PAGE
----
Friday, August 31, 2007


Deeply affected by the events of his last case (detailed in 2004's Little Girl Lost), John Blake has eschewed the detective business and become an administrative assistant at Columbia. Songs of Innocence opens with the news that one of Blake's classmates in a writing workshop, Dorrie Burke, has committed suicide. Dorrie's mother doesn't believe the reports and tries to hire Blake to find out who killed Dorrie. He refuses.

Blake has already learned a great deal about Dorrie as part of a cooperative writing assignment. He knows she made her living as a prostitute and contemplated suicide from time to time. They had promised each other, in fact, that whenever suicidal thoughts came to mind they'd call each other, talk it out. Because Dorrie hadn't called John, he begins to look into who killed her on his own.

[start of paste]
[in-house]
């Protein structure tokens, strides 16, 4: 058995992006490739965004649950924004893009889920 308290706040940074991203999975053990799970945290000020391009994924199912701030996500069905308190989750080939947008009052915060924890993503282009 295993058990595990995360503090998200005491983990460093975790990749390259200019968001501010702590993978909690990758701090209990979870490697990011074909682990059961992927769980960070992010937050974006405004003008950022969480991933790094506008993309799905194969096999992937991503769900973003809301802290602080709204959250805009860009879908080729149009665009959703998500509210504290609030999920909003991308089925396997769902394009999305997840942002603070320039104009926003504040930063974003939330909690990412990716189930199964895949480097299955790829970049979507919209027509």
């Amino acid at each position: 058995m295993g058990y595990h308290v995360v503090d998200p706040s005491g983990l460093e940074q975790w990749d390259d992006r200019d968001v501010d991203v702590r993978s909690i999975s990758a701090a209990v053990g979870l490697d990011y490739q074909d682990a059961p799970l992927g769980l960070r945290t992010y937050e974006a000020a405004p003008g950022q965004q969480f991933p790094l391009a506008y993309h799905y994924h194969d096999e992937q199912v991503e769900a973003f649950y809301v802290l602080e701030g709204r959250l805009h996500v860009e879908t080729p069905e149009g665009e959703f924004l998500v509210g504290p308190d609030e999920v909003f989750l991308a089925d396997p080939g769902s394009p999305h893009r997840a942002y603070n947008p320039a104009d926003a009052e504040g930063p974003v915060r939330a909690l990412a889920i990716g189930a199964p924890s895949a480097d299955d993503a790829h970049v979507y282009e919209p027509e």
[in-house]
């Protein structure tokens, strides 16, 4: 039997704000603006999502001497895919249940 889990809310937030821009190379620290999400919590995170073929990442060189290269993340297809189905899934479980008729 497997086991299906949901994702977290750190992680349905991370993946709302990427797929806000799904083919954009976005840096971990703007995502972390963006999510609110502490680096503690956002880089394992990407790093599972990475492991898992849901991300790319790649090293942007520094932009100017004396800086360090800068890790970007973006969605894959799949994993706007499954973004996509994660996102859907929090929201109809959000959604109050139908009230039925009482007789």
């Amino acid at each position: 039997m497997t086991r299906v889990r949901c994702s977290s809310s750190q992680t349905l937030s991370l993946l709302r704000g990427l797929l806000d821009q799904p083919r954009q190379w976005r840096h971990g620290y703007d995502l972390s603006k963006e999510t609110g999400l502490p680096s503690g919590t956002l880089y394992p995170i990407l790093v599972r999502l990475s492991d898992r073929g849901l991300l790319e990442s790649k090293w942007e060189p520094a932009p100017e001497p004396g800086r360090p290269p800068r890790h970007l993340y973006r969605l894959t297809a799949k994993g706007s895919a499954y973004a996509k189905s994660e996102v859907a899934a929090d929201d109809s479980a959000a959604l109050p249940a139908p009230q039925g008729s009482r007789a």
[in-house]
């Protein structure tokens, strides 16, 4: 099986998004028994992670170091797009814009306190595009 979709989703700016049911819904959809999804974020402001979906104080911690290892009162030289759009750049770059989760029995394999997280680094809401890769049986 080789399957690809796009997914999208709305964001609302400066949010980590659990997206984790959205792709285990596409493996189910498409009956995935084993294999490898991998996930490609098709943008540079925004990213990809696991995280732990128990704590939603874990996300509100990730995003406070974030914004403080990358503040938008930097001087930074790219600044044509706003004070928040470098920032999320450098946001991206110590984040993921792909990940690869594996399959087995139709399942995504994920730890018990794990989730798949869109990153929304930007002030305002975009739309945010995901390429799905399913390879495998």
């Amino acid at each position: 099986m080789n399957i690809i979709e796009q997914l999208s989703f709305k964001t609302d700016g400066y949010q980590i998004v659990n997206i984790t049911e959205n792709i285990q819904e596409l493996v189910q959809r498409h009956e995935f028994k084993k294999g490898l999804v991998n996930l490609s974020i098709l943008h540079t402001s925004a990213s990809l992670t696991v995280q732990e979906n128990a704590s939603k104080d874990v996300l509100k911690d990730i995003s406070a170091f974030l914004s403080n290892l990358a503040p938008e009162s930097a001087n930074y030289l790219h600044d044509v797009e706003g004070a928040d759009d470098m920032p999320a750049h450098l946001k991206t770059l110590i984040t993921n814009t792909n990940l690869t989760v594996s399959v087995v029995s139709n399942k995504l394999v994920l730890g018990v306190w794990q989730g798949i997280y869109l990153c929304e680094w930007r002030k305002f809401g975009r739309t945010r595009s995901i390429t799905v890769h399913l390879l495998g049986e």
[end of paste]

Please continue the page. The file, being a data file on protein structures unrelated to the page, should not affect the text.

A common thread in Aleas's work is that everything has consequences. Blake is not the seen-it-all hero who dismisses death and moves on. Concern for Dorrie draws him in, and as he digs deeper, it becomes impossible to walk away unscathed. Blake is truly not the man in the end that he was in the beginning, and Aleas's crisp prose paces his transformation perfectly.

On sale since July, Songs of Innocence is DetecToday's featured novel for September. DetecToday members will chat with the author on Thursday, September 20, 7:00-8:00 PM Eastern.

1 comment:

Graham Powell said...

I read this a couple of weeks ago. It's about as bleak as they come.